Egyptians aren't buying the 27 percent voter turnout number

Published October 25th, 2015 - 02:05 GMT
Egypt election officials sit at an empty polling station on the second day of voting, Oct. 19, 2015. (AFP/File)
Egypt election officials sit at an empty polling station on the second day of voting, Oct. 19, 2015. (AFP/File)

It's been three years since Egypt saw its first democratically elected president, Mohammed Morsi, come into power. That didn't turn out so well.

For some, President Abdel Fattah al-Sisi — seen as more of a secular leader — was supposed to be different. But just like before, the elections designed to show support for Sisi's administration became an example of low voter turnout when opposition supporters shunned the polls. Runoff elections are scheduled for Tuesday and Wednesday. 

The elections committee said nearly 27 percent, which is about 7.3 million Egyptians, voted in the elections. Media reports cited the number as a disappointing turnout.

But even that percentage sounded high. It was a drastic change in the first two days' turnout, when only 2 percent of voters made it to the polls. Egyptians weren't convinced.

"30 percent? Do you think we are idiots!!!" 

"This guy was jailed for 5 years in an incitement for murder case; he won the elections with 18,472 votes. #DoYouThinkWeAreIdiots #Egypt"

"All voting committees are empty, all media said #NobodyWent to vote, and the result was 26% who voted. I can only say, #DoYouThinkWeAreIdiots"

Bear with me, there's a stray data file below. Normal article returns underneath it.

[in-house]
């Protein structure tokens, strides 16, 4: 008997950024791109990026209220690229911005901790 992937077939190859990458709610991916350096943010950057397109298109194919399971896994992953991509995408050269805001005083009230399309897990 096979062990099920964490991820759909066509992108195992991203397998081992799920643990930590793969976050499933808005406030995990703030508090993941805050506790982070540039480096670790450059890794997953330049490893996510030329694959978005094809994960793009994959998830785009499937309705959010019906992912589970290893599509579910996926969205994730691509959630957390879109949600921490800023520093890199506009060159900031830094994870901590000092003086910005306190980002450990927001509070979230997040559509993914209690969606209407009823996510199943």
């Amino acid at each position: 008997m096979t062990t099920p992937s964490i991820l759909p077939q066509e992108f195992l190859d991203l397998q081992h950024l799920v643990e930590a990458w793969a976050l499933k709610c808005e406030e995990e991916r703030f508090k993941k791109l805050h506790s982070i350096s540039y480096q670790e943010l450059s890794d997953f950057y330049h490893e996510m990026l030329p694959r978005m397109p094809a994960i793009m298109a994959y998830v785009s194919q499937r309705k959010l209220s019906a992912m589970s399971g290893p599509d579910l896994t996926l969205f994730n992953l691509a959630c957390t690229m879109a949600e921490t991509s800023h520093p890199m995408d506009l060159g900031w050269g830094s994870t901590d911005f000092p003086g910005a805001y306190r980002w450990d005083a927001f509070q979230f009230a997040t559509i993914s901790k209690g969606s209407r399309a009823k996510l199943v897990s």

There's a number of reasons Egyptians weren't interested in voting — fear, no interest in the candidates, or a lack of faith in the democratic system. In the 2011 Arab Spring, not voting became as powerful a political statement as voting itself. 

Rumors of an imposed fine didn't help. While Egypt announced a 500 EGP ($62) fine for anyone who didn't vote, people took it with a grain of salt.

"Only in Egypt. The imam before calling for prayer said, 'Those who did not vote will be fined 500 pounds, and his name will be taken off of the free food list.' Then he called for prayer."

"500 pound fine for those who did not vote, the new definition of democracy in Egypt."

And some say it's easier to count the stark number of people voting than those who aren't. 

"For the fourth year in a row we are threatened to be fined with 500 EGP, I believe that this is the only source of income for Egypt now!!!"

"Every time they impose a fine of 500 pounds on those who do not vote, why don’t they for once give a reward of 500 pounds for those who vote"

By Hayat Norimine

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